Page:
Katie Acheff

THE FIRST HUMANS to pry open an oyster must have gazed at its oozy yet firm innards, ogled its brine, and wondered: What is it? The same could be asked thousands of years later by the humans who visit Olympia Oyster Bar.

It's a confounding little place. The proprietors are clearly enthusiastic and skilled with one of the world's most perfect foods, but also haven't quite figured out the formula that will pack its communal tables night after night. Chefs Melissa Meyer and Maylin Chavez are shucking some of the most inventive oyster dishes around. Some are stellar—but not all are pearls.

Portland's already oyster crazy—a dozen Netarts or the like are available on a wide array of menus. It was enough to make the Mercury design four separate oyster crawls last year. It makes sense that Olympia Oyster Bar, which started with pricey pop-ups two years ago, was hotly anticipated.

The brick-and-mortar launched in mid-December and joins a smattering of recent niche openings. It reminds me somewhat of Hamlet and La Moule—although the former has better cocktails and the latter has much heartier food. Which isn't to say there aren't a few good drinks here: The Brown Derby ($10) was a sweet and bitter blend of bourbon, honey, and grapefruit, and a $10 sparkling rosé was great with the raw oysters.

Each raw oyster is fresh and wonderful (six for $15; 12 for $30)—Mayer and Chavez work with a handful of West Coast oyster farms to bring in the best. Boy howdy, they're good. The menu then breaks down into "naked" and "dressed" oysters (all priced four for $12).

A few preparations were infinitely edible, but also managed to lose the delicate oyster under layers of ingredients. The oyster gyoza were a prime example, the cooked oyster giving just a hint of umami but nothing more underneath scallions, ponzu, and green chiles. A deep-fried phyllo-wrapped oyster with serrano jam and a dab of avocado purée was beautiful, but also had little bivalve action.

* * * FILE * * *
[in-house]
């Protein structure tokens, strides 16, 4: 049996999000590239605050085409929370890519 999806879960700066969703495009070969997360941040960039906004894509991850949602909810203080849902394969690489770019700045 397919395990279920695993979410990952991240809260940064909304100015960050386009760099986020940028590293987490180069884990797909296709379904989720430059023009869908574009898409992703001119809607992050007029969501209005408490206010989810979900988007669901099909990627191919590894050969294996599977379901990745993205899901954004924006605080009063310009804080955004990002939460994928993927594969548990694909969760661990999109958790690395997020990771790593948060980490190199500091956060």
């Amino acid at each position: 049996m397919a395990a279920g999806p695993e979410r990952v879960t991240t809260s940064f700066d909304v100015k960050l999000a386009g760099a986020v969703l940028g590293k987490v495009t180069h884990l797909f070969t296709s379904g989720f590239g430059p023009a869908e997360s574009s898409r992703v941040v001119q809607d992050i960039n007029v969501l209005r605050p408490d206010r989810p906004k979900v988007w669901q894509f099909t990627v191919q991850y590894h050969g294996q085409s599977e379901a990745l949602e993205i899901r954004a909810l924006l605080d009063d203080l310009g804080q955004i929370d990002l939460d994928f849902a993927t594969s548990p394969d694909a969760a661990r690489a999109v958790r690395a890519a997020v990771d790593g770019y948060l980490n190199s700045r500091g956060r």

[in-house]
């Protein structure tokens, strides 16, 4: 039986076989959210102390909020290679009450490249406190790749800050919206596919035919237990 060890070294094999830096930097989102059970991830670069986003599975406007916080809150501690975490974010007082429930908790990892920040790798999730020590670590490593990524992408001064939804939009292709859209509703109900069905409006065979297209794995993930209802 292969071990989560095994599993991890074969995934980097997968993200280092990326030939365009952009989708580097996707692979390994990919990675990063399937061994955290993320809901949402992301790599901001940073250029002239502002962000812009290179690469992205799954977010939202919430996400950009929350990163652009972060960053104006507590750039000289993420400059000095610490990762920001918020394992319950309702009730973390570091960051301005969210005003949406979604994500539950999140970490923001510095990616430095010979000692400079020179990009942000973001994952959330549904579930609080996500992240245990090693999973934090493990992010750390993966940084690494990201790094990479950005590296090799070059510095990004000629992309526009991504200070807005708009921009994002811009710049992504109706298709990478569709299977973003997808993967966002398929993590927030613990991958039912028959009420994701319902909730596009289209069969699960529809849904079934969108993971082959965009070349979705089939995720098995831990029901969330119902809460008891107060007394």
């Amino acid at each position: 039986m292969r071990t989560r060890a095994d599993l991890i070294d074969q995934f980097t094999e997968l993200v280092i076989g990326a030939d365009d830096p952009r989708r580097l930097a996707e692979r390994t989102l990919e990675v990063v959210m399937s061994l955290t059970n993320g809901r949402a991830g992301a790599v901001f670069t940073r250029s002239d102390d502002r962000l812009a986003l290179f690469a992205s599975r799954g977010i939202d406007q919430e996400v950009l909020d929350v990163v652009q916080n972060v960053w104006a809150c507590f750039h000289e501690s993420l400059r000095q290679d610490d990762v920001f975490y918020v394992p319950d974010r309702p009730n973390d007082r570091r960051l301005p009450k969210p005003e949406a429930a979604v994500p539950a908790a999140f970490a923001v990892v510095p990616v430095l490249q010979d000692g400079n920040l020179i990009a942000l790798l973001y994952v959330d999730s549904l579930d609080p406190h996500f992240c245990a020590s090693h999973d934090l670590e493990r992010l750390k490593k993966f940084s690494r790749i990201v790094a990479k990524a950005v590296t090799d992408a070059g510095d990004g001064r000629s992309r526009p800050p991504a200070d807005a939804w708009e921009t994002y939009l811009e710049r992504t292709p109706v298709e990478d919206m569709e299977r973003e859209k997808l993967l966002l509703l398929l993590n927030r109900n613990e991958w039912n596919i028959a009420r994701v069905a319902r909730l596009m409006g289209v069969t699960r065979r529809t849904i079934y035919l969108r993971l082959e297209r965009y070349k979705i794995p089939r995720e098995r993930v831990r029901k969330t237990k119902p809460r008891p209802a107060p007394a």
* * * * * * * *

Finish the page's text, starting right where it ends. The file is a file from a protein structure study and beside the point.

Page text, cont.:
A "dressed" oyster with fennel, leek, gremolata, and toasted fennel seed, however, was fantastic: The warm ingredients enveloped the sweet oyster like a chowder on the half shell. A chile shoyu with sesame seeds presentation also let the salty flavors shine.

Yet after finishing a $100-plus outing with three friends at Olympia Oyster Bar, I stopped for a slice of pepperoni pizza on the way home. (I'm not alone—the critic who reviewed the place for Willamette Week made himself a sandwich after a $40 solo outing.)

That's my main problem: A feeling of stinginess permeated our visits. Ever-so-tasty Matiz sardines in a tin with crostini ($9) was presented to our table of four with four small slices of toast. We had to flag down a server and ask for more in order to polish off the fish properly—we got one more small slice each. A basket of Grand Central Bakery breads with house-smoked goat butter also provided four slices for $6—a price that's gone up $1 in a month.

The larger dishes we tried were also uniformly impressive, if insubstantially sized. The crevettes ($15) were large Mexican gulf shrimp cooked perfectly with Old Bay spice, a chimichurri, and lime, but when shared it went oh so fast. The mussels ($17) were an homage to Mayer's grandfather's chipachole—a spice-heavy seafood broth with chile and cinnamon—but again, when we split it, we got about three mussels apiece. Having Mayer walk up and tell the table to chug the broth did little to fill us up, but a lot to make us a little weirded out. It just doesn't do well to skimp when your menu's star is generally served as an appetizer.

Don't get me wrong. I'll be back to Olympia Oyster Bar. But as it is now, it will be for an amuse-bouche preceding a night out on Mississippi—a few bites and a drink before heading out for the main course elsewhere.


Tues-Fri 4 pm-10 pm, Sat 11:30 am-10 pm. Takes reservations. "Recess" is 4-6 pm and raw oysters are $12 for a half dozen.


Olympia Oyster Bar
4214 N Mississippi
841-6316
olympiaoysterbar.com